Regarding the timeframe, the Resolution states, “By January 2025…the City and its contractors will phase out the use of gas-powered leaf blowers. By January 2027…institutions located in Seattle, businesses operating in Seattle, and Seattle residents will phase out the use of gas-powered leaf blowers.” 

The Resolution seeks to explore whether the City should offer incentives, such as a buyback program or rebates on replacement purchases, to landscaping businesses that operate in Seattle and to low-income Seattle residents that need support to transition from gas-powered to electric-powered leaf blowers. 

Recent data have revealed more of the environmental and public health impacts of gas-powered leaf blowers; the quality of their sound is more harmful than electric leaf blowers. Gas-powered leaf blowers most commonly have two-stroke internal combustion engines that incompletely combust their fuel, resulting in the emission of toxins and carcinogens, such as carbon monoxide, nitrogen oxides, and volatile organic compounds. Gas-powered machines cause significant adverse individual and public health impacts.  

At the same time, the technology of electric-powered devices has greatly improved. Landscaping businesses are learning that they can do the same work with far less impact on workers and neighbors. 

The issue of phasing out gasoline-fueled leaf blowers has been on the official work program of the Council’s Sustainability & Renters’ Rights Committee, which unanimously recommended the Resolution on Friday, August 19.  

In addition to dozens of additional emails received at City Hall this past week from residents throughout Seattle, our Resolution to rid Seattle of gas-powered leaf blowers earned more support:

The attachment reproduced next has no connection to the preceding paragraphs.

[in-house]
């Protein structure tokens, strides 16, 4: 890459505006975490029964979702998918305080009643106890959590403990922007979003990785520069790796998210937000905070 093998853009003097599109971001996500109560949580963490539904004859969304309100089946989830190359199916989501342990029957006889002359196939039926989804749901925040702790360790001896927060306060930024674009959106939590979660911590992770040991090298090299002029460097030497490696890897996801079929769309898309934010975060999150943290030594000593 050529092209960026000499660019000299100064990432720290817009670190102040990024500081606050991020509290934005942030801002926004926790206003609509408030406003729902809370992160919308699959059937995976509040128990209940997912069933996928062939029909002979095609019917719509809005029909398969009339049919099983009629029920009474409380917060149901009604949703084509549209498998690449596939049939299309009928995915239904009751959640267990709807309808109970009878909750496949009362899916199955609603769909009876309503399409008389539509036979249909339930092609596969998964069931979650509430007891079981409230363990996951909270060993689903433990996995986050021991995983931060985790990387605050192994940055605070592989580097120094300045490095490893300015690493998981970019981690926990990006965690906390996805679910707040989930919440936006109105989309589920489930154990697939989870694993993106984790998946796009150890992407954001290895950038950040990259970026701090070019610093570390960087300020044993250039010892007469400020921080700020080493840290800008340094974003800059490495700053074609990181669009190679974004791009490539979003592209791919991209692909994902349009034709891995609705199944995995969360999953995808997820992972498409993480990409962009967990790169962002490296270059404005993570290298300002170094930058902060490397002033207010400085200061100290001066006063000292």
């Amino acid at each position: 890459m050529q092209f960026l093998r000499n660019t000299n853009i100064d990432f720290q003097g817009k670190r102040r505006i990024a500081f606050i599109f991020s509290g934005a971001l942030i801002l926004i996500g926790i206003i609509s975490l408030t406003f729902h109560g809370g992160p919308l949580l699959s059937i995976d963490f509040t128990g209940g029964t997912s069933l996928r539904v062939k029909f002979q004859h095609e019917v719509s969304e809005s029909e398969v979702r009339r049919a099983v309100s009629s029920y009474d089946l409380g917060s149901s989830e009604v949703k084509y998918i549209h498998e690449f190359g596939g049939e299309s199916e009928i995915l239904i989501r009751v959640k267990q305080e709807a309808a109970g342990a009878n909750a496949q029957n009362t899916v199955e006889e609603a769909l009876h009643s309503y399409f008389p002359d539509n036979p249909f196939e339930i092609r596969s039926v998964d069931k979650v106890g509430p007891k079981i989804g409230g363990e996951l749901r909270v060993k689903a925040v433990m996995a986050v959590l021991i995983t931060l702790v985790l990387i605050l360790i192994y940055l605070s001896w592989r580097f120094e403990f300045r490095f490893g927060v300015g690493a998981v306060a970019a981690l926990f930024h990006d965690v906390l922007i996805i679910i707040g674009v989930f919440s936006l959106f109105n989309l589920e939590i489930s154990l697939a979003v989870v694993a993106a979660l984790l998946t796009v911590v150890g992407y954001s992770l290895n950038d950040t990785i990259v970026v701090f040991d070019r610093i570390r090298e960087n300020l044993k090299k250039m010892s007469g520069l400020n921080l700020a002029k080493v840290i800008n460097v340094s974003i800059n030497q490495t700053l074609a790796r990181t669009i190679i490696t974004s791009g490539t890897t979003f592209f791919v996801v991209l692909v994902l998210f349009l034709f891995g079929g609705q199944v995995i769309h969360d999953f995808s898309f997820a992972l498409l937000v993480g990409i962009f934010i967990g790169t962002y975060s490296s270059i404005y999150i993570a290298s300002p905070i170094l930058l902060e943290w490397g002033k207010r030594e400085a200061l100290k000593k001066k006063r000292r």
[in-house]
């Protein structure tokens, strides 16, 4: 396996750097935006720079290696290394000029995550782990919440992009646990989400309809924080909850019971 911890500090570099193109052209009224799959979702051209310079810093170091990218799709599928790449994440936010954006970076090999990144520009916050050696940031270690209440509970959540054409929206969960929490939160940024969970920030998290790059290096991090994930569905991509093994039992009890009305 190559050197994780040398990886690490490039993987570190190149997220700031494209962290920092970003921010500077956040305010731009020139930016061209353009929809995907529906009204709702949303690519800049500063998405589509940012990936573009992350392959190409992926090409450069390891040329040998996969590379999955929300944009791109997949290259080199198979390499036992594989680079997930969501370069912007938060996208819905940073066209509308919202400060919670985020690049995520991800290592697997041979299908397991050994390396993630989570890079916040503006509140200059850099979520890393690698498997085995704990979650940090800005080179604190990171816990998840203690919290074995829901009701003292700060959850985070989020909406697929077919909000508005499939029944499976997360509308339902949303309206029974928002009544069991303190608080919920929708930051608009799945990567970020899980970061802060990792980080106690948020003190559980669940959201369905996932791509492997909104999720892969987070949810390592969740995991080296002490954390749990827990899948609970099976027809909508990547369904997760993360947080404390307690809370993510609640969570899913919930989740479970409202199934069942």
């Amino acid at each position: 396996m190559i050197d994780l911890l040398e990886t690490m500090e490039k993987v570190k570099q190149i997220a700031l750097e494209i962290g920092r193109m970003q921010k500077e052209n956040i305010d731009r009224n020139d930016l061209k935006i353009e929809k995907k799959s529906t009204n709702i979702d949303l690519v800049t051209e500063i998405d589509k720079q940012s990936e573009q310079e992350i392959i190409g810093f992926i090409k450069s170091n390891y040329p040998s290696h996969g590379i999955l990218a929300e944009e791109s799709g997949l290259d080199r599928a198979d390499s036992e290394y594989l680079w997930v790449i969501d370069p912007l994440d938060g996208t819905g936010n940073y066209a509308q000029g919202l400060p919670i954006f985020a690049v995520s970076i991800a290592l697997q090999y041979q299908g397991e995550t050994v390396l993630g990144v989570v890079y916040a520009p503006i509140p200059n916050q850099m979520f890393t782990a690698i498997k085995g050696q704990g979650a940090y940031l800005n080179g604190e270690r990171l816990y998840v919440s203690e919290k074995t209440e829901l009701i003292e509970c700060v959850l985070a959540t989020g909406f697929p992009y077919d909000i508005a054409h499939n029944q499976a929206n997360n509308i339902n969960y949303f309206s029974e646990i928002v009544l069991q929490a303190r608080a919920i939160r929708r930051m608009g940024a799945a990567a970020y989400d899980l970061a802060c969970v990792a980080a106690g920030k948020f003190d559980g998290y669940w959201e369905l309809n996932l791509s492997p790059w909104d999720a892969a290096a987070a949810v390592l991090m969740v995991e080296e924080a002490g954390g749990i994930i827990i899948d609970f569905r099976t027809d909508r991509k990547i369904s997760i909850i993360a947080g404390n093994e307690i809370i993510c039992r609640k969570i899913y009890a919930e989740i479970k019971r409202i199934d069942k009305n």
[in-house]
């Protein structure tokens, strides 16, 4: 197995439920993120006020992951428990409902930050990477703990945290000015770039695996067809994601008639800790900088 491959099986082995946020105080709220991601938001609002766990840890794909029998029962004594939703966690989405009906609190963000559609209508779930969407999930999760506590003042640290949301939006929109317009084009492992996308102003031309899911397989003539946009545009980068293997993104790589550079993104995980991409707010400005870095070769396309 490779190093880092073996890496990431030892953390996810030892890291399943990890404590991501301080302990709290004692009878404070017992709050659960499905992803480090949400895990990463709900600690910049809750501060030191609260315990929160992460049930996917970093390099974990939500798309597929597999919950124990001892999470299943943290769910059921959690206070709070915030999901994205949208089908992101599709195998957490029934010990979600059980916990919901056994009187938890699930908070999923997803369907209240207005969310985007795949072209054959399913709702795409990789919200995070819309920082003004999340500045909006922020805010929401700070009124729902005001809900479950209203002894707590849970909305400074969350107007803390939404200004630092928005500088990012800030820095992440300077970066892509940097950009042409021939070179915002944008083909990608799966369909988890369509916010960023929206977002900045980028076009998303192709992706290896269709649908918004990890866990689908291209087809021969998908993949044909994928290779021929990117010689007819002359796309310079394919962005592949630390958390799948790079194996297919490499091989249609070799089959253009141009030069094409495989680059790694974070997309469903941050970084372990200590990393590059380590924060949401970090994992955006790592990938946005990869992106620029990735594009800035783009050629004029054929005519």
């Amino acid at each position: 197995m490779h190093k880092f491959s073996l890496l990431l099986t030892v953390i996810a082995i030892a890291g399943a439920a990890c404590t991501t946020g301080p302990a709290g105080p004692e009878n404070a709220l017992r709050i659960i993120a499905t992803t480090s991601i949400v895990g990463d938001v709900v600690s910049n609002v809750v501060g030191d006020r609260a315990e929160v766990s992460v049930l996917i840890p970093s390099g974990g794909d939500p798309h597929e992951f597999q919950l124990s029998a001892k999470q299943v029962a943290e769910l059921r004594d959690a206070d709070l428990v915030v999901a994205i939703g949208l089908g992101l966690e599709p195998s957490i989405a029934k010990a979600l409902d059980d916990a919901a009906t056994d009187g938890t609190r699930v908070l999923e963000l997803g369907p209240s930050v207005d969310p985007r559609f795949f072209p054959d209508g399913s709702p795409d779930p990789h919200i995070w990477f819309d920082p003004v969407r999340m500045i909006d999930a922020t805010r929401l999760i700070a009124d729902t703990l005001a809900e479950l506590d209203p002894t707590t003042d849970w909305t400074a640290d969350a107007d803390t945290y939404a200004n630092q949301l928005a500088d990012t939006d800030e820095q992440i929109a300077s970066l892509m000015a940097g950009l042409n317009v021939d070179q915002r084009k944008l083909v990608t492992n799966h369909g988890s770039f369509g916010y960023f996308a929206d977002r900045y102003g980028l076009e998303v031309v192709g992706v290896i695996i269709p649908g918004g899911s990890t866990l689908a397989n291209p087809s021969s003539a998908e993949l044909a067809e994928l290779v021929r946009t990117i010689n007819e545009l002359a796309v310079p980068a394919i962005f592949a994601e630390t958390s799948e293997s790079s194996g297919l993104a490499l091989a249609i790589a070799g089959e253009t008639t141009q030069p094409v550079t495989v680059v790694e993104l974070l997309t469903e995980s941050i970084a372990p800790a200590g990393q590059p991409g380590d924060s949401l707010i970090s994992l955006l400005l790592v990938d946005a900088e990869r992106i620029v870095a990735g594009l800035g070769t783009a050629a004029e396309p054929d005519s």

For more information, see Councilmember Pedersen’s blog

(Note:  A team of 2nd year graduate students earning their master’s in public administration from the University of Washington’s Evans School of Public Policy and Governance assisted in the research of this topic for Councilmember Pedersen’s office.) 

More Information about Harmful Gas-Powered Leaf Blowers: 

  • Acquisition Safety. (2016). Fact Sheet: Occupation Exposure to Hand-Arm Vibration (HAV). US Navy: Safety Center Afloat Safety Programs Office. 
  • Associated Press. (2021, April 17) “What? What? City bans use of loud, gas-powered leaf blowers” The Seattle Times [about Burlington, VT’s ban] 
  • Banks, Jamie, and Robert McConnel. (2015). National Emissions From Lawn And Garden Equipment. US Environmental Protection Agency.  
  • Baldauf, R. W., Fortune, C., Weinstein, J. P., Wheeler, M., Blanchard, F. (2006, July 1). Air Contaminant Exposure During the Operation of Lawn and Garden Equipment. EPA Science Inventory. 
  • Board of County Commissioners for Multnomah County. (2021, December 16). Resolution No. 2021-094 (enacted). 
  • Boykoff, J. (2011, August 18). The Leaf Blower, Capitalism, and the Atomization of Everyday Life. Capitalism Nature Socialism, 22(3), 95-113. 
  • Bullard., R. D., Mohai, P., Saha, R., Wright, B. (2007). Toxic Wastes and Race at Twenty 1987 – 2007 (A Report Prepared for the United Church of Christ Justice & Witness Ministries). United Church of Christ.  
  • California Air Resources Board. (2000). Mobile Source Control Division, A Report to the California Legislature on the Potential Health and Environmental Impacts of Leaf Blowers. California Air Resources Board.  
  • California Air Resources Board. (n.d. a) SORE: Small Engines Fact Sheet. California Air Resources Board. 
  • California Legislature (2020). Bill text: AB-1346 Air pollution: small off-road engines. California Legislative Information. (n.d.).  
  • Council of the District of Columbia. (2018). B22-234. Leaf Blower Regulation Amendment Act of 2018; Committee of the Whole Committee Report.  
  • Costa-Gomez, I., Banon, D., Moreno-Grau, S., Revuelta, R., Elvira-Rendueles, B., Moreno, J. (2020). Using a low-cost monitor to assess the impact of leaf blowers on particle pollution during street cleaning. Air Quality, Atmosphere & Health, 13, 15-23.